According to a survey by Abacusdata, 76% of 300 Black Canadian entrepreneurs believe that access to funding and financing, low trust in banks, and lack of industry networking and advice, make it hard for Black businesses to succeed.
Harnessing an extraordinary leap of faith, husband-and-wife team Stevens Charles and Myriam Jean-Baptiste built an award-winning cream liqueur with help from the Federation of African Canadian Economics (FACE). And now they’re pioneers and hometown heroes in their birthplace, Montreal, Quebec.
BB: So, where did the inspiration for the cream liqueur come from?
Stevens: LS Cream is a cream liqueur inspired by a recipe from Haiti that’s called crémas. It’s coconut, nutmeg, cinnamon, and vanilla, all together. We grew up with this recipe, seeing our aunts, our grandmothers, our moms, making this every holiday, and people loving it.
BB: In the beginning, how big was the knowledge gap between where you were and where you needed to be? How did you bridge that gap?
Myriam: I think that for us, it was a long jump because we didn’t know anything about the spirits industry. We had to research it from scratch because we had no idea where to start. As entrepreneurs—Black entrepreneurs—that’s something we all need to do. Steven and I had a business background, we both studied at business school here in Montreal, but just to be able to find our way through everything—plus the fact that we didn’t have any friends or family members who were in the industry or that had a business—meant we had to figure everything out.
Stevens: [We were like] fish out of water. I was a bit fortunate: my job was one where I could manage my own schedule. Myriam was more 9-5, had to be in the office. In the beginning, I was more involved because I could travel and still be able to do my job. So, I went to one of the biggest conventions in the spirits and wine industry, which is called the Wines & Spirits Wholesalers of America (WSWA), in Orlando at that time. The admission ticket was $500, just to get in. It was only people from the industry that was there, and I went and started shaking hands with people to start to understand this industry. That’s where everything started. I connected with the people that ultimately helped me make the bottle and also the actual cream recipe. All of that just by going there, taking that leap of faith, and not being shy to talk to people. That helped us tremendously to expedite everything that we were doing.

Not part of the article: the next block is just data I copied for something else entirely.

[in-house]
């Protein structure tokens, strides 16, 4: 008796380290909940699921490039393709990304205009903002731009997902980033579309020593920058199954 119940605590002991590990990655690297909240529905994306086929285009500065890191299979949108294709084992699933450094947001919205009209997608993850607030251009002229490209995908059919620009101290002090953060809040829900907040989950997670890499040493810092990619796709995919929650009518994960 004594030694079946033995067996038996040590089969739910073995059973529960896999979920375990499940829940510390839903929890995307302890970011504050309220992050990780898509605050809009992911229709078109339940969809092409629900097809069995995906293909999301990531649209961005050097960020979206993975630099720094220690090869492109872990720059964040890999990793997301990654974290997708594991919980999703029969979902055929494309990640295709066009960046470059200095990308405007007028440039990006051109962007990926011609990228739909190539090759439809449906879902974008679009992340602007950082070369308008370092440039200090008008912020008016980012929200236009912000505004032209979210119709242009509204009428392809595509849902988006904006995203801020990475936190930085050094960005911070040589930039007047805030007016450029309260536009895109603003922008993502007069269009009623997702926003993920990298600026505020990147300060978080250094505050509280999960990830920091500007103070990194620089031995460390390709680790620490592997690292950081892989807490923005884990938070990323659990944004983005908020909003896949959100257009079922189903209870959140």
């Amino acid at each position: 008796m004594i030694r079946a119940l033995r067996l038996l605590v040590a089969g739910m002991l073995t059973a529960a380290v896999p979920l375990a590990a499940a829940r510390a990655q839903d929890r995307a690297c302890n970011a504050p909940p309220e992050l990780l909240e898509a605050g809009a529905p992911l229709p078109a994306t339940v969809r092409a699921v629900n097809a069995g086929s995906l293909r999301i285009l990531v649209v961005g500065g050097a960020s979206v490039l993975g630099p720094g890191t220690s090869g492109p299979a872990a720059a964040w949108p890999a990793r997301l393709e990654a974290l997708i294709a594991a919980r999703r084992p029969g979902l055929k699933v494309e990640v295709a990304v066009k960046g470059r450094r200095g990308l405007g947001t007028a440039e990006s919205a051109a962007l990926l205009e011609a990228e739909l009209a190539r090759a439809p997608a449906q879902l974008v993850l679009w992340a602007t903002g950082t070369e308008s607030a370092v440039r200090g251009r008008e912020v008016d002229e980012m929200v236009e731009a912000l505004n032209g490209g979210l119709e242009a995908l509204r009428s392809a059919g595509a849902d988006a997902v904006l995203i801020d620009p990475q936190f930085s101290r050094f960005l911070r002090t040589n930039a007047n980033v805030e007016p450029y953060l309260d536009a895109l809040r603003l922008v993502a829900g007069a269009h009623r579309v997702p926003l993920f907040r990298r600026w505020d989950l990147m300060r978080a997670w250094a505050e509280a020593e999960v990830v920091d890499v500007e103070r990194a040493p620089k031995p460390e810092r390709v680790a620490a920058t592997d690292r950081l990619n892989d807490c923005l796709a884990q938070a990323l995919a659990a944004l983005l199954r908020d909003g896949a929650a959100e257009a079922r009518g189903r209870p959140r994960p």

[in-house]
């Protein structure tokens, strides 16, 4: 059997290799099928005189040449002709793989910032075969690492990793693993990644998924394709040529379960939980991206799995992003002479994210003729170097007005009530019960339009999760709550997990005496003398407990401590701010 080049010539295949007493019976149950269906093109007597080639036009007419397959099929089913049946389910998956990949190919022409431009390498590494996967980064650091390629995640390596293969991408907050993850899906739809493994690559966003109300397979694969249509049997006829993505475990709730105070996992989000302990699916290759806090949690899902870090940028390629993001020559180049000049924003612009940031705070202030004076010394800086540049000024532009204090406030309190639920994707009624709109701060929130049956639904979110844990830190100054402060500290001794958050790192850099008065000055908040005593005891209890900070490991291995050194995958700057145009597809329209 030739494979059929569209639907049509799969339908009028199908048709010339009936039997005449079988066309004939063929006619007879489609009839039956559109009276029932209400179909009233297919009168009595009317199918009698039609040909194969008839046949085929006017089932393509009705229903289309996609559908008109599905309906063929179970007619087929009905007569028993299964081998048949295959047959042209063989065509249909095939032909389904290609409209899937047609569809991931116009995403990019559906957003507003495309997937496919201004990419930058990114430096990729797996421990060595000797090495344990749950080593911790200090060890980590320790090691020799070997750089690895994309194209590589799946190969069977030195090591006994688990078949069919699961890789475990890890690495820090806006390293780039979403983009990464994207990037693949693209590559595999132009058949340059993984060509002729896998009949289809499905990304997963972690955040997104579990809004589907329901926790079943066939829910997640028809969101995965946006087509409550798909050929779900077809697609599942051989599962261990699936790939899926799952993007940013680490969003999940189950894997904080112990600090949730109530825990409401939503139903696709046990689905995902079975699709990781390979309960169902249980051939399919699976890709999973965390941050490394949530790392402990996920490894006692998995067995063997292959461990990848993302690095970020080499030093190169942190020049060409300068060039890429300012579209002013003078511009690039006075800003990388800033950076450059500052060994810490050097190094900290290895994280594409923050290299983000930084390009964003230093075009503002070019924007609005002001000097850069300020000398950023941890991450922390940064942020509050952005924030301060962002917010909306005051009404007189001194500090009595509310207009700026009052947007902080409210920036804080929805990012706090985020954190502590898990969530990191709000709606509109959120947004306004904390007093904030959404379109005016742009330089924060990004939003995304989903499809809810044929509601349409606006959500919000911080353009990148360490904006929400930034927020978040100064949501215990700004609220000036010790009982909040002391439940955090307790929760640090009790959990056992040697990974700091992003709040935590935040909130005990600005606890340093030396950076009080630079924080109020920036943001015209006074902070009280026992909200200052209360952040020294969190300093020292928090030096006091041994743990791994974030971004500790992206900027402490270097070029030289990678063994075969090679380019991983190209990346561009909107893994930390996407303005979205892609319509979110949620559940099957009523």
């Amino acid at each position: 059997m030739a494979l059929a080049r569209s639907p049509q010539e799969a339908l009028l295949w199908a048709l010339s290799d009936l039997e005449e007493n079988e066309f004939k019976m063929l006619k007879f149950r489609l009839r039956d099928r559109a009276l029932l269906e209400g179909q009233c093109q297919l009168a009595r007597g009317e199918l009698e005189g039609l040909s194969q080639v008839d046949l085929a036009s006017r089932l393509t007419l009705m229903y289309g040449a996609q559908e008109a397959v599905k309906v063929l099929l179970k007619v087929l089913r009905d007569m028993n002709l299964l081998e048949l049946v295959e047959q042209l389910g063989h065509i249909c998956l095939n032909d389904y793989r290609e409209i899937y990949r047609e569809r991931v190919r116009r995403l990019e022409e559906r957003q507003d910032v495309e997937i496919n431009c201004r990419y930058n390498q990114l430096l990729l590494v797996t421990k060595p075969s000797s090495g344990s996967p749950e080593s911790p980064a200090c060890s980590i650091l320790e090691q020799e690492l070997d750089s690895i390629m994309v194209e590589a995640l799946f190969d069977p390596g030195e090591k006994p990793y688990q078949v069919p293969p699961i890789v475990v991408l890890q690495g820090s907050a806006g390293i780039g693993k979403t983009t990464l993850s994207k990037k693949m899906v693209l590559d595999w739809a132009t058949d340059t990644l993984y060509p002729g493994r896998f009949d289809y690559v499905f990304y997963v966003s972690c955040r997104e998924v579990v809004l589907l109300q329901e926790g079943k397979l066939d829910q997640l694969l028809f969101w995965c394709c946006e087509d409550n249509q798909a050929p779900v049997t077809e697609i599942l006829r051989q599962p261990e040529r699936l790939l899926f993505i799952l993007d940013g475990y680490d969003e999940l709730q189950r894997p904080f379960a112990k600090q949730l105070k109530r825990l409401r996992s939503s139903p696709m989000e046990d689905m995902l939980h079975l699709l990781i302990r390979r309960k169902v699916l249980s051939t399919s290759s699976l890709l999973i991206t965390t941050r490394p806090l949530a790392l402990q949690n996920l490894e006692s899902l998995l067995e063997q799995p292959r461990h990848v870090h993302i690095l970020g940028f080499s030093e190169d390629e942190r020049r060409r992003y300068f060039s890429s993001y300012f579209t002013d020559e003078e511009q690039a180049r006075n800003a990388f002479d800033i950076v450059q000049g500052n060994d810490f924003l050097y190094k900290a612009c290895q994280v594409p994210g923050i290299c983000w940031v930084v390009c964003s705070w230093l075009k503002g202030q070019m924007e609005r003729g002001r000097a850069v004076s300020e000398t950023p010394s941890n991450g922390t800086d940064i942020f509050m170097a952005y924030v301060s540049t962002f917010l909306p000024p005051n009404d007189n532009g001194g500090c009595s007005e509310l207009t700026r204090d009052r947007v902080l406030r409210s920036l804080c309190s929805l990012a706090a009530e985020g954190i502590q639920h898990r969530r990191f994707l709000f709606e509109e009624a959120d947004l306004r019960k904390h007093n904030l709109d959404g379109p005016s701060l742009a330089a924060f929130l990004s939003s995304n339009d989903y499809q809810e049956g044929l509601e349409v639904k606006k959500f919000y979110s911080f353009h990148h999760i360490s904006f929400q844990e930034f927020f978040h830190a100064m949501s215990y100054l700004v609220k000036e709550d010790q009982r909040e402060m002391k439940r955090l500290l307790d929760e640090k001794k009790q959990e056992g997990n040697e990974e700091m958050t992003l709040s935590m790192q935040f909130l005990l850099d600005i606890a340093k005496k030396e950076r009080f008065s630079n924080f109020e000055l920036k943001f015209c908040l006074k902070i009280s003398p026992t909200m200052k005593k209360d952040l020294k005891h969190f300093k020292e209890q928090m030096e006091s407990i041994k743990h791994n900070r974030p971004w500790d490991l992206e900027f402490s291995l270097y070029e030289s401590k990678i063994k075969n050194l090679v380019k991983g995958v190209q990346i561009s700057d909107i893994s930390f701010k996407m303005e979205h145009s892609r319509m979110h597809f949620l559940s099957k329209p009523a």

BB: With your product being inspired by the traditional cultural drink crémas, you must’ve known you had a strong product. Did having your community and family’s approval contribute to your success?
Stevens: I think it did because, for us, we knew were about to go on a journey that was gonna change the perception of crémas. It was part of the gamble. We were gonna start in Quebec, and our goal was to make people who were not from the Haitian culture discover crémas. So one of the first things that Myriam and I did was go to a college friend's birthday, and we were the only Black people there, the only Haitians there, for sure.
We brought a bottle of homemade crémas with us, and we put that bottle right next to the wine, the gin, the vodka and we didn’t say anything to anyone. Throughout the night, we saw people starting to gravitate toward the bottle—mind you, it was in a Smirnoff bottle, but you could see clearly that it’s a creamy texture; people were sharing it and they knew it was homemade.
They started to say “Oh my God, this is so good. What is it?” We said “listen, guys, we’re doing an experiment and everybody has a chance to taste it—what do you guys think? Is this something that would appeal to you if it was on the shelf?” And everybody said, “yes, in a heartbeat!” They did have a few comments like there’s gonna be sugar residue, which wouldn’t be too appealing, and also the shelf life was a big thing. So yes, we did want to ‘piggyback’ off the cultural aspect of crémas, but we wanted to go beyond it and really take the taste and put out a product that was gonna be gluten-free, all-natural ingredients, and have a shelf life that’s longer. We wanted to refine a Haitian ancestral recipe by still giving the flowers to the first original OG because we grew up with this, but also create something new and be on the shelf with the big boys.
Myriam: LS Cream was inspired by crémas, but with a twist. Crémas is originally very thick. You have to tap the bottom of your glass for it to come down. It’s almost like a dessert. For us, it was very important to position ourselves with the other cream liqueurs that are major and everybody knows about, but still bring our heritage and history to the front because that’s where it comes from. Without our Haitian heritage, without that background, there would be no LS Cream. To present it, and to shed a different light on Haiti; it’s a product of excellence, it’s an award-winning cream liqueur. We made sure on the new bottle to put the Haitian effigy on it because we’re proud of it.
BB: There’s a notion that Black people need to perform twice as well as anyone else to succeed. What kinds of challenges did you have that were specific to you as Black business owners in the liquor industry? How did you overcome the challenges you’ve faced getting LS Cream into the market?
Stevens: In this industry, there are a lot of gatekeepers. Even in the states, the bigger company keeps some kind of a hold on the industry to not have newer guys like us succeed. It’s on purpose, to give you a hard time. And if you’re able to succeed, they’ll accept you into the fold. They do it on purpose. It doesn’t matter that someone in Boston wants your product; if you don’t have distribution, you can’t sell it to them. And the people that hold the distribution are old white men’s institutions that have been there, historically. So you’d have like three major distributors…they already make multi-millions, billions, whatever, in one State. If they don’t need you, don’t want you, you’re done.